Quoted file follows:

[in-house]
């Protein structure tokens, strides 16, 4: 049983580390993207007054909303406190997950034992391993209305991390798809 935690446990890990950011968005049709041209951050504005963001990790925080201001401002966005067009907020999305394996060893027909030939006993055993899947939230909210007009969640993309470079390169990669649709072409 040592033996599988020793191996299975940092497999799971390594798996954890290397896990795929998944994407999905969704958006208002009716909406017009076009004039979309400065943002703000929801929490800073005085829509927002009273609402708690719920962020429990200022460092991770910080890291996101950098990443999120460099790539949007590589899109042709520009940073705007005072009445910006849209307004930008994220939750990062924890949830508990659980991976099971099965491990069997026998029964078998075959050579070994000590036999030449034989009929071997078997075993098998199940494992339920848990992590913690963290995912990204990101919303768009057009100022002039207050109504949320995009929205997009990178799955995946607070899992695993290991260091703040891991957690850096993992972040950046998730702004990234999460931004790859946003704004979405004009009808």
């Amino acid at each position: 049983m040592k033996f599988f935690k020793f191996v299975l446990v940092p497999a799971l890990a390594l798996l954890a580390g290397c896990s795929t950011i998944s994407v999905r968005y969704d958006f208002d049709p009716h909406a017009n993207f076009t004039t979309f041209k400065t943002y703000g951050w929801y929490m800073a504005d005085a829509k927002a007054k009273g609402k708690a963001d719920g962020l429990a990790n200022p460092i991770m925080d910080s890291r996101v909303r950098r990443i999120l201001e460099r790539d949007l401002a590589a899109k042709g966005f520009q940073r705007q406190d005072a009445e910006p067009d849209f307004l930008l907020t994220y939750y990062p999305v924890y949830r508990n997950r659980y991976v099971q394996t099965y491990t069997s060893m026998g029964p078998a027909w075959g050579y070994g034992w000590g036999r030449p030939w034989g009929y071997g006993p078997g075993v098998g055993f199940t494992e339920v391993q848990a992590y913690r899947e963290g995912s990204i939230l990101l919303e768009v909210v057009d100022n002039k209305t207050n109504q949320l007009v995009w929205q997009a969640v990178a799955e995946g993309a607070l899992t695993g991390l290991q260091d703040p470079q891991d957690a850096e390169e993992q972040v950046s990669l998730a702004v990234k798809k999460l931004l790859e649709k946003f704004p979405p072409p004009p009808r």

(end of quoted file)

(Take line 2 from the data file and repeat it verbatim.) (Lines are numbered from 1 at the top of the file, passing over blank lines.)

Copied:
């Protein structure tokens, strides 16, 4: 049983580390993207007054909303406190997950034992391993209305991390798809 935690446990890990950011968005049709041209951050504005963001990790925080201001401002966005067009907020999305394996060893027909030939006993055993899947939230909210007009969640993309470079390169990669649709072409 040592033996599988020793191996299975940092497999799971390594798996954890290397896990795929998944994407999905969704958006208002009716909406017009076009004039979309400065943002703000929801929490800073005085829509927002009273609402708690719920962020429990200022460092991770910080890291996101950098990443999120460099790539949007590589899109042709520009940073705007005072009445910006849209307004930008994220939750990062924890949830508990659980991976099971099965491990069997026998029964078998075959050579070994000590036999030449034989009929071997078997075993098998199940494992339920848990992590913690963290995912990204990101919303768009057009100022002039207050109504949320995009929205997009990178799955995946607070899992695993290991260091703040891991957690850096993992972040950046998730702004990234999460931004790859946003704004979405004009009808």